Most videogames are full of violence and action based gameplay. Once in a while, I find playing something more casual or more relaxing in between is great for variety. Terra Nil is a game which aims to fill that spot. There’s no violence, no rush. Just a simulation game with puzzle and strategy elements. But does it strike the right chord? Read all about it in our Terra Nil review.
For the past decades, climate change has become an increasing issue and hot topic all around. So much so, that it’s even seeping into games. Terra Nil is one of these games. This game focuses on restoring destroyed ecosystems and bringing back balance to the planet. With the ultimate goal of allowing the ecosystem to become self-sufficient again. An interesting concept which fits the simulation genre like a glove.
Travel around the world
Earth is not in a great shape. It’s one giant wasteland, wherever you go. It’s up to you to return here and use the tools at your advantage to bring back grasslands, unpolluted oceans, forests and much more. As you start the campaign, you choose one of four biomes. There’s a temperate region, a polar region, a tropical biome and last but not least a continental biome. The four biomes are very varied, as you can imagine. However, the gameplay loop is the same for each biome.
You initially start with nothing except some resources needed to start cleaning the planet. On every map, you start with bringing back grass, ocean or fertile ground. You’ll do this by building turbines for power first (Or other buildings later on, but they serve the same function). After that, it’s time for some toxic cleanup to restore the soil. The more soil you restore and fertilize, the more resources you get to keep building. This is an essential first step as you can imagine. Before you know it, you’ll have a nice canvas to build your ecosystem on.
Spare your resources
Next up, is building your ecosystem. You can build forests, swamps, mangroves, coral reefs and so on. You can even further terraform the landscape by building rivers and such. However, this all costs resources. So you’ll have to work according to a plan of sorts. When you’re done, the map might be repopulated by wildlife depending on certain conditions. In the final step, it’s up to you to identify if wildlife has returned and recycle any buildings you placed that don’t belong in the ecosystem. The final product is a self sustaining ecosystem. This is basically the gameplay loop for all four maps. Sounds simple right?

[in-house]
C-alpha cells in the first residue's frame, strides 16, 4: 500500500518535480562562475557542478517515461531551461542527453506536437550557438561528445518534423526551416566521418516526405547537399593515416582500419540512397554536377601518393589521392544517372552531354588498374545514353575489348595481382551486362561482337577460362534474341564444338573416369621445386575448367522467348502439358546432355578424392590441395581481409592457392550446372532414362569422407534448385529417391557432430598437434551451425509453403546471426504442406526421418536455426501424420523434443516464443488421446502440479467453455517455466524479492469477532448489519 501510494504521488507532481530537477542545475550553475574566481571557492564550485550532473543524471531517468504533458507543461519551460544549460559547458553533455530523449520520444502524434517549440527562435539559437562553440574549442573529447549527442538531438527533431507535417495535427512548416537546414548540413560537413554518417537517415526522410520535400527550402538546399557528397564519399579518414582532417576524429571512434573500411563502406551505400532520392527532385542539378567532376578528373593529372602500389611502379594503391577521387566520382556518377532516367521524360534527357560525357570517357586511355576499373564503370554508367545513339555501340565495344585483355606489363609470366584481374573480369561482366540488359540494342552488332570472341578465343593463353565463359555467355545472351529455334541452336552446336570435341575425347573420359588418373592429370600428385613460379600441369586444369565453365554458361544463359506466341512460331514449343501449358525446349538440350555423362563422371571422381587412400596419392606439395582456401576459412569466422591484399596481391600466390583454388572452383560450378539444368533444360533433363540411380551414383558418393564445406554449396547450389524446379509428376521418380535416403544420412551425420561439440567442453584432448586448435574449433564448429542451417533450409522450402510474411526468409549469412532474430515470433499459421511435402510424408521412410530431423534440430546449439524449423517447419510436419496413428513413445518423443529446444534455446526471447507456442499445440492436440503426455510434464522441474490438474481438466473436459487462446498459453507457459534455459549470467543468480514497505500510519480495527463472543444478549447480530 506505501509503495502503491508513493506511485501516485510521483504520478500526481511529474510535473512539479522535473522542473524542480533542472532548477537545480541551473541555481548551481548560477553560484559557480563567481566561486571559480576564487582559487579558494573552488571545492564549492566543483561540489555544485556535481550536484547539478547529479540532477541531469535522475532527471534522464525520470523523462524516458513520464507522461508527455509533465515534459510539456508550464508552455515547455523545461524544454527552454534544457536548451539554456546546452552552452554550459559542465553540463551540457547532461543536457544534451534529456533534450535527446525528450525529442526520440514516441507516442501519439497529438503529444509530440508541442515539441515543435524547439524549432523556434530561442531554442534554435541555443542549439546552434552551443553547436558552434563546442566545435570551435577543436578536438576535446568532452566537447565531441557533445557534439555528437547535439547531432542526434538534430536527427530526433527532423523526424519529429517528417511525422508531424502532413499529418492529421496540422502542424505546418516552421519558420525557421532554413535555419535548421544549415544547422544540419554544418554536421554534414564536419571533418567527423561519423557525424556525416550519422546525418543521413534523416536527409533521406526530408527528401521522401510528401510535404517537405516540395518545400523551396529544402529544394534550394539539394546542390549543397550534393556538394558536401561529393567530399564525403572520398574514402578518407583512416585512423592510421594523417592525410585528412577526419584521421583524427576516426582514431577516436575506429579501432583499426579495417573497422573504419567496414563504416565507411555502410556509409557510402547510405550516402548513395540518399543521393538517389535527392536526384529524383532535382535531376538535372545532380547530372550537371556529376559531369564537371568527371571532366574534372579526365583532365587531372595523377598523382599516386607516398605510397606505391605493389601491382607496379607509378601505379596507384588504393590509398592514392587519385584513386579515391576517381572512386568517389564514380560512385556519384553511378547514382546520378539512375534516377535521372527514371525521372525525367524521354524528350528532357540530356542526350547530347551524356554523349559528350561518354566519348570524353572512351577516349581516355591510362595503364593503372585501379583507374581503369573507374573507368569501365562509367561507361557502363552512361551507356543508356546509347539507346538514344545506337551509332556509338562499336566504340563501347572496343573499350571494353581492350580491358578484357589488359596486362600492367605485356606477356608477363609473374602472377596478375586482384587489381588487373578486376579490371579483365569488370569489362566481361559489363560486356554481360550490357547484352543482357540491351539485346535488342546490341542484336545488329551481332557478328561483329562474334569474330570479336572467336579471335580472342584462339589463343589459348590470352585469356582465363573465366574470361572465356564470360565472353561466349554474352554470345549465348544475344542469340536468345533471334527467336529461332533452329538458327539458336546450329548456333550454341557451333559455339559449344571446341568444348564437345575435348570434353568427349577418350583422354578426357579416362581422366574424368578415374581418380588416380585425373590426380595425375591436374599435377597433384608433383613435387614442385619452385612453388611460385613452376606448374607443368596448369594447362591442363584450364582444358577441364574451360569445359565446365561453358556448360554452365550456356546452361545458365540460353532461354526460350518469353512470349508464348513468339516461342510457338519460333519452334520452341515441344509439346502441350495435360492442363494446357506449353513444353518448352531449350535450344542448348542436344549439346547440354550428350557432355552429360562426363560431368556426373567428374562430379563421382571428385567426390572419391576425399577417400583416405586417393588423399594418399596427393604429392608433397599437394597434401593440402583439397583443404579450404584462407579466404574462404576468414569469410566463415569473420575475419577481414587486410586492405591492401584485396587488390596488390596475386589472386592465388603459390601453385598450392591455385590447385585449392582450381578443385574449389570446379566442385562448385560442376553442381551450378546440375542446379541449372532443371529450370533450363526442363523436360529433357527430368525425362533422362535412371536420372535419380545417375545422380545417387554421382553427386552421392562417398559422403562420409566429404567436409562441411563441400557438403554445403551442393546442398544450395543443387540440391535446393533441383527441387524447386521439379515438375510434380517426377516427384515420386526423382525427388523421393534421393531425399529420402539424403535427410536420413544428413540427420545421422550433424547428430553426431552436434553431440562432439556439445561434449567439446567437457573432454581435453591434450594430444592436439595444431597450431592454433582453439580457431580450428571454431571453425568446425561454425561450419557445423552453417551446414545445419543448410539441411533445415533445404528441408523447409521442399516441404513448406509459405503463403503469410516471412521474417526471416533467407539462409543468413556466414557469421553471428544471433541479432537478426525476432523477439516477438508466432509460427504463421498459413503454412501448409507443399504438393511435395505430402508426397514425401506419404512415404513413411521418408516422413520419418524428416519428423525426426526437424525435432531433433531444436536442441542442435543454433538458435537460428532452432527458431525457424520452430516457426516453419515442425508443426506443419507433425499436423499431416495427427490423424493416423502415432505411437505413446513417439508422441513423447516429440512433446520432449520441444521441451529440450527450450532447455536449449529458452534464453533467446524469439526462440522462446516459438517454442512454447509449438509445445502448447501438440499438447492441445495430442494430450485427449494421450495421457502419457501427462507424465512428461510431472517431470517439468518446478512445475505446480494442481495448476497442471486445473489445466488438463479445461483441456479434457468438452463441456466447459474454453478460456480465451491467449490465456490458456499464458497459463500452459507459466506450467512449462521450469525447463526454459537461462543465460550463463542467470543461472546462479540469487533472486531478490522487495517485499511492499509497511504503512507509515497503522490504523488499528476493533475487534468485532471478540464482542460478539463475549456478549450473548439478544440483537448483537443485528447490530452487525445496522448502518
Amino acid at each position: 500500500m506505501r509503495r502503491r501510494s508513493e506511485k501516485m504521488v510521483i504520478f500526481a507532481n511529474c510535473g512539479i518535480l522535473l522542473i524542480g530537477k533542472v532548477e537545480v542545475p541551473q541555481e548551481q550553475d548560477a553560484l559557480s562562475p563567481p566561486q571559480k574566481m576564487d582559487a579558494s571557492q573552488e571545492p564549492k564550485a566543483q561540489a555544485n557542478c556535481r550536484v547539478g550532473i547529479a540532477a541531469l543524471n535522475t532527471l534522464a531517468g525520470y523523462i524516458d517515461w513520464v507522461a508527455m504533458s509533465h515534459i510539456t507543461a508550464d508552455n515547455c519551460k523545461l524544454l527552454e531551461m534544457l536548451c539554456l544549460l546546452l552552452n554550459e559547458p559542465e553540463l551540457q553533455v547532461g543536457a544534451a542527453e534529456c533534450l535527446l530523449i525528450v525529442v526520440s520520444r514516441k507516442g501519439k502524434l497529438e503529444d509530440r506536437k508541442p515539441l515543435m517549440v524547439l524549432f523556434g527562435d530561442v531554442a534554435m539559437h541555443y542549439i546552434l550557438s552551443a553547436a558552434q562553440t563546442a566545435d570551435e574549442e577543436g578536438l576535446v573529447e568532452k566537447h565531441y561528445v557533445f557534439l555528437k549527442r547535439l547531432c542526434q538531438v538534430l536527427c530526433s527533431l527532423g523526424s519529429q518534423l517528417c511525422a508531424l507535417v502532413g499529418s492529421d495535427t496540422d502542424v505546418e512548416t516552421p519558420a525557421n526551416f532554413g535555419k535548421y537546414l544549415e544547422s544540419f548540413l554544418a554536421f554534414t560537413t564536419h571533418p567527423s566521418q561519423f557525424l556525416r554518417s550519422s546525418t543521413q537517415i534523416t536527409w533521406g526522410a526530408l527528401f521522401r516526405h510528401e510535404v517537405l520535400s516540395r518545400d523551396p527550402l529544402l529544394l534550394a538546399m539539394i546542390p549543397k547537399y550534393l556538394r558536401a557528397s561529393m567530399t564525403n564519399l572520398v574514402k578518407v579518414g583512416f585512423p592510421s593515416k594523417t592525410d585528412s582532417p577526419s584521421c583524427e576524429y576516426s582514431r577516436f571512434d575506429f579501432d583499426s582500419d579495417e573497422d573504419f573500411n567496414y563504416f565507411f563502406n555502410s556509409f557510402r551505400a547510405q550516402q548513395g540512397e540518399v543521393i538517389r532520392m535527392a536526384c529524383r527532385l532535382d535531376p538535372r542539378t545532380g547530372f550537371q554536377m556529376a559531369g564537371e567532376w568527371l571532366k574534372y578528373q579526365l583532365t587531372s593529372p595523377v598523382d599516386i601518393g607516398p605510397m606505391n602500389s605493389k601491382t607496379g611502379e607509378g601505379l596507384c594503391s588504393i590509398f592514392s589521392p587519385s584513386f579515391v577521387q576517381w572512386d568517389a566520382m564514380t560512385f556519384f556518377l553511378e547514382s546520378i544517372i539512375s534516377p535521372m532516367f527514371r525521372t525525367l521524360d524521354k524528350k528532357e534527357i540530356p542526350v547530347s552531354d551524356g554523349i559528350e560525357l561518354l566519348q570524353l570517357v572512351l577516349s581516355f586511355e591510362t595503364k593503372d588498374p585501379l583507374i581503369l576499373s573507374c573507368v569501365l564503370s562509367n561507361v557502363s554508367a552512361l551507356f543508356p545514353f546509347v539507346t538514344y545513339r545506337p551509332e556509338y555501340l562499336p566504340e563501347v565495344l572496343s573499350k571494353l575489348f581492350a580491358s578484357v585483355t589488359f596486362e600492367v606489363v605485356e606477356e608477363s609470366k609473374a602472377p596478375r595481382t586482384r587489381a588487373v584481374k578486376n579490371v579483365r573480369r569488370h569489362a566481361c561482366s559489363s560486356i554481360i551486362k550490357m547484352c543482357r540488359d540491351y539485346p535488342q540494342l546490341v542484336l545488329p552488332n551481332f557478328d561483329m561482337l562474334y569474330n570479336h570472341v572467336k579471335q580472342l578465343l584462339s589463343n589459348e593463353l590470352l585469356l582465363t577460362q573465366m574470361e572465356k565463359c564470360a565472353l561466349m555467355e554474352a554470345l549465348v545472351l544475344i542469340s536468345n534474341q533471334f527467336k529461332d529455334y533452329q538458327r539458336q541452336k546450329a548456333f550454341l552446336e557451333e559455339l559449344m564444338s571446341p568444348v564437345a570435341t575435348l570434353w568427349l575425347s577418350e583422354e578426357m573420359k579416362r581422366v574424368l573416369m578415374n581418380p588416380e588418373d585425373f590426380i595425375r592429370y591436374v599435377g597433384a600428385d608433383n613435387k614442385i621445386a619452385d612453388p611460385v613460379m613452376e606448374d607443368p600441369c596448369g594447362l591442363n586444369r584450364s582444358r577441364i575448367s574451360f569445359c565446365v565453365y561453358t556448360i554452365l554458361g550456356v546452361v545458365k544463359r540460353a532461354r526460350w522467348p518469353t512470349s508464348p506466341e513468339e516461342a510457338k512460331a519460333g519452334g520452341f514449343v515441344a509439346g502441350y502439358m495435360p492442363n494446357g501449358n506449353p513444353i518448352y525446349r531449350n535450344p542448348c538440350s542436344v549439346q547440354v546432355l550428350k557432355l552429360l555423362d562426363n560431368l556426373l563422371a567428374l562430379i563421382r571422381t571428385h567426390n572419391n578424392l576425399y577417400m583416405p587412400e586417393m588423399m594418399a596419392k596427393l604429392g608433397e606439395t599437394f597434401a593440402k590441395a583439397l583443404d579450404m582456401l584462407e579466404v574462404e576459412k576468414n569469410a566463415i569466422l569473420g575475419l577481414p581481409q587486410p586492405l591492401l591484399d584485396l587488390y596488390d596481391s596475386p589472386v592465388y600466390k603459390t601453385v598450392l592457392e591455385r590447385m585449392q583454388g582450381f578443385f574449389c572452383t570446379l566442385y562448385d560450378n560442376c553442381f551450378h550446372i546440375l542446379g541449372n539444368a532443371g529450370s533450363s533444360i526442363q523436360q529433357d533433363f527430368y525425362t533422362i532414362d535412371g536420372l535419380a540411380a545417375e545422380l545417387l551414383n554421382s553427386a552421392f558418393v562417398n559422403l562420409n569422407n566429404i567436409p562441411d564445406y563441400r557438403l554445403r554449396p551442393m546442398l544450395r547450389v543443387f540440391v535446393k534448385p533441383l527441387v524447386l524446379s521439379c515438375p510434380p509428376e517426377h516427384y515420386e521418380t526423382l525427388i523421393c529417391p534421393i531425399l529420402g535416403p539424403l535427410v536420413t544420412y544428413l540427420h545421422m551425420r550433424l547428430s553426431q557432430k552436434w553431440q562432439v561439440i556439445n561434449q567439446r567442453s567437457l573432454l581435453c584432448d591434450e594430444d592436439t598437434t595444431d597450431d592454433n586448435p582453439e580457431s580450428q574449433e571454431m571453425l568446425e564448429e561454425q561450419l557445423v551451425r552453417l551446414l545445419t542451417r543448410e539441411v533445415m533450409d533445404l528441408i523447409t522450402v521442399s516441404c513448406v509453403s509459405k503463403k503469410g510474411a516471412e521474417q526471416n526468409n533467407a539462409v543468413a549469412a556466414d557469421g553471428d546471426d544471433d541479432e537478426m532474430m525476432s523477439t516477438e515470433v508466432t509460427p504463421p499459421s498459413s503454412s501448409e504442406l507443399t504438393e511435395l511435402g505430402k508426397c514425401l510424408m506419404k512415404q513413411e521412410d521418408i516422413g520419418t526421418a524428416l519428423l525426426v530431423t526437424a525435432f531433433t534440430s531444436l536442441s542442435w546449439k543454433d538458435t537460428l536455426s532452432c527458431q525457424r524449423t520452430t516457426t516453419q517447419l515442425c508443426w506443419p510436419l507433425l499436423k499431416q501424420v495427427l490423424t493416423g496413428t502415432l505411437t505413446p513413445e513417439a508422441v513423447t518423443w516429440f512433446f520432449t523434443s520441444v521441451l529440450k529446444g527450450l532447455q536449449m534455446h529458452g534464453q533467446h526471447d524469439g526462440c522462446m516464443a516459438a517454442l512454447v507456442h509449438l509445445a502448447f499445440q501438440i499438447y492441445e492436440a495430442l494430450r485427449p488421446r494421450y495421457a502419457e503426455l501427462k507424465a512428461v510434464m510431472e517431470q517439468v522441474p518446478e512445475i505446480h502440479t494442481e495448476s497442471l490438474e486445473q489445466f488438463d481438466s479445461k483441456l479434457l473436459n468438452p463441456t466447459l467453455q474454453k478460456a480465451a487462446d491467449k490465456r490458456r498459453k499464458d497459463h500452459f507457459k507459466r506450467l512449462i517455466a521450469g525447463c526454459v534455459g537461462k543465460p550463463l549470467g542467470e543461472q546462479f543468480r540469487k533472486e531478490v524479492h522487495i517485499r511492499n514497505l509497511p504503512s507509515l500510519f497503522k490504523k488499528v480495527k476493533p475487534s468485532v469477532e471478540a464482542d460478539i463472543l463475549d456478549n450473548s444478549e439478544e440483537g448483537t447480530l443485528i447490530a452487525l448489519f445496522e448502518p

The further in you get, the more challenging the gameplay loop becomes. Some people are blazing through the game, but the later maps definitely took me multiple tries. I found Terra Nil hits that right sweet spot in between challenging and relaxing gameplay. I had to think at times how to achieve the ecosystem I wanted to achieve, while it still offered a casual experience with some mild puzzles. There are all sorts of environmental factors which limit or hamper the progress you make. Figuring out how to deal with them is part of the fun.
Guiding you through
The tutorial or new player experience in the game is superb. On the first map, you’ll be guided step by step to see how everything interacts with each other. You’ll learn the absolute basics until it fully opens up later on. The first time on each biome, you’re limited to a few buildings you should start landscaping with. This acts as a great way to learn each biomes’ mechanics, which differ slightly from each other. As you progress, you’ll get more options which at the same time offers you hints at what to do.
When you return to a biome or restart the map, you’ll keep the options you unlocked earlier. It makes replaying a bit more interesting, since you can go a different route your second time around. This does offer some cheese options though. At one point, I accidentally set my entire map on fire by burning grass. At first I reached a goal I was going for but second later I broke my ecosystem. It allowed me to simply press undo while having my goals checked and new buildings unlocked. That felt a little weird at the time. As if I was skipping an objective.